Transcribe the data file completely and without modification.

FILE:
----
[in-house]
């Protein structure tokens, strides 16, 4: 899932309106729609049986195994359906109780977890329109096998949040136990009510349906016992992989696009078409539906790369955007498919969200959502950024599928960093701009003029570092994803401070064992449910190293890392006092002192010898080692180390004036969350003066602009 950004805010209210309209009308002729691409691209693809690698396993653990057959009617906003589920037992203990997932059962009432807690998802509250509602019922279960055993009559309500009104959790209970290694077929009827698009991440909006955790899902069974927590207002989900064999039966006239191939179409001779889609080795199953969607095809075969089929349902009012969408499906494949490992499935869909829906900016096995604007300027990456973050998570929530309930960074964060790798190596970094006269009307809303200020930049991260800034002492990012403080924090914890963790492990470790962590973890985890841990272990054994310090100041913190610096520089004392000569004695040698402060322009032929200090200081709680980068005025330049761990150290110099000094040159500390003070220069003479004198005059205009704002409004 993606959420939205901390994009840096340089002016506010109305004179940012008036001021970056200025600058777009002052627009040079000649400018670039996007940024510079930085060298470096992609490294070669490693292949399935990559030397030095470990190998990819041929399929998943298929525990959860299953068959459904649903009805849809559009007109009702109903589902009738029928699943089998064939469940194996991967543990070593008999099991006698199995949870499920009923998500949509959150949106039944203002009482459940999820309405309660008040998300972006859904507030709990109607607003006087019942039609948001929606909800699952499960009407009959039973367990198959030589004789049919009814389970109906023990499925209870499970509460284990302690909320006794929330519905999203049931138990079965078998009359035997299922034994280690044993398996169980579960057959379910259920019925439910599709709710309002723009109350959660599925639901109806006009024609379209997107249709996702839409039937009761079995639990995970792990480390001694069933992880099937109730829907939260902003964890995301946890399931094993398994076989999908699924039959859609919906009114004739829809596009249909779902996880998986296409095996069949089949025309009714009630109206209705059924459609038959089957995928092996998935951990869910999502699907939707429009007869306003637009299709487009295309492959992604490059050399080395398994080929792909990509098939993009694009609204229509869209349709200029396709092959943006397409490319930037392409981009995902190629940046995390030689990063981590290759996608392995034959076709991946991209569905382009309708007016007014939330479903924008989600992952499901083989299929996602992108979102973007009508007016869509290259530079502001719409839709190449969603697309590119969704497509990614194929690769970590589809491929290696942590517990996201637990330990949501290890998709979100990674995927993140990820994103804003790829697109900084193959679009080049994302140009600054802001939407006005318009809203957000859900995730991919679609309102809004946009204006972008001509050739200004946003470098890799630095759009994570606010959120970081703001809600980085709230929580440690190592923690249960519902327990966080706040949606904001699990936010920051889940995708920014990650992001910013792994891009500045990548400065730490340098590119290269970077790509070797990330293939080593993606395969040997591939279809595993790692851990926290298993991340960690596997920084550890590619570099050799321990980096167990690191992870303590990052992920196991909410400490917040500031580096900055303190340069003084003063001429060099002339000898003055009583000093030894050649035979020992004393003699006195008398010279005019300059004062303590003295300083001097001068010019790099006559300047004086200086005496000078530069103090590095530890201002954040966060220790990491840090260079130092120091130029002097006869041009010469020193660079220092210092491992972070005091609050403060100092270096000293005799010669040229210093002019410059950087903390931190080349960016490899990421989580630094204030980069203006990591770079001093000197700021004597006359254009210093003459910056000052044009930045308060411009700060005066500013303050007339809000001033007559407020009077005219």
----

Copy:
[in-house]
């Protein structure tokens, strides 16, 4: 899932309106729609049986195994359906109780977890329109096998949040136990009510349906016992992989696009078409539906790369955007498919969200959502950024599928960093701009003029570092994803401070064992449910190293890392006092002192010898080692180390004036969350003066602009 950004805010209210309209009308002729691409691209693809690698396993653990057959009617906003589920037992203990997932059962009432807690998802509250509602019922279960055993009559309500009104959790209970290694077929009827698009991440909006955790899902069974927590207002989900064999039966006239191939179409001779889609080795199953969607095809075969089929349902009012969408499906494949490992499935869909829906900016096995604007300027990456973050998570929530309930960074964060790798190596970094006269009307809303200020930049991260800034002492990012403080924090914890963790492990470790962590973890985890841990272990054994310090100041913190610096520089004392000569004695040698402060322009032929200090200081709680980068005025330049761990150290110099000094040159500390003070220069003479004198005059205009704002409004 993606959420939205901390994009840096340089002016506010109305004179940012008036001021970056200025600058777009002052627009040079000649400018670039996007940024510079930085060298470096992609490294070669490693292949399935990559030397030095470990190998990819041929399929998943298929525990959860299953068959459904649903009805849809559009007109009702109903589902009738029928699943089998064939469940194996991967543990070593008999099991006698199995949870499920009923998500949509959150949106039944203002009482459940999820309405309660008040998300972006859904507030709990109607607003006087019942039609948001929606909800699952499960009407009959039973367990198959030589004789049919009814389970109906023990499925209870499970509460284990302690909320006794929330519905999203049931138990079965078998009359035997299922034994280690044993398996169980579960057959379910259920019925439910599709709710309002723009109350959660599925639901109806006009024609379209997107249709996702839409039937009761079995639990995970792990480390001694069933992880099937109730829907939260902003964890995301946890399931094993398994076989999908699924039959859609919906009114004739829809596009249909779902996880998986296409095996069949089949025309009714009630109206209705059924459609038959089957995928092996998935951990869910999502699907939707429009007869306003637009299709487009295309492959992604490059050399080395398994080929792909990509098939993009694009609204229509869209349709200029396709092959943006397409490319930037392409981009995902190629940046995390030689990063981590290759996608392995034959076709991946991209569905382009309708007016007014939330479903924008989600992952499901083989299929996602992108979102973007009508007016869509290259530079502001719409839709190449969603697309590119969704497509990614194929690769970590589809491929290696942590517990996201637990330990949501290890998709979100990674995927993140990820994103804003790829697109900084193959679009080049994302140009600054802001939407006005318009809203957000859900995730991919679609309102809004946009204006972008001509050739200004946003470098890799630095759009994570606010959120970081703001809600980085709230929580440690190592923690249960519902327990966080706040949606904001699990936010920051889940995708920014990650992001910013792994891009500045990548400065730490340098590119290269970077790509070797990330293939080593993606395969040997591939279809595993790692851990926290298993991340960690596997920084550890590619570099050799321990980096167990690191992870303590990052992920196991909410400490917040500031580096900055303190340069003084003063001429060099002339000898003055009583000093030894050649035979020992004393003699006195008398010279005019300059004062303590003295300083001097001068010019790099006559300047004086200086005496000078530069103090590095530890201002954040966060220790990491840090260079130092120091130029002097006869041009010469020193660079220092210092491992972070005091609050403060100092270096000293005799010669040229210093002019410059950087903390931190080349960016490899990421989580630094204030980069203006990591770079001093000197700021004597006359254009210093003459910056000052044009930045308060411009700060005066500013303050007339809000001033007559407020009077005219």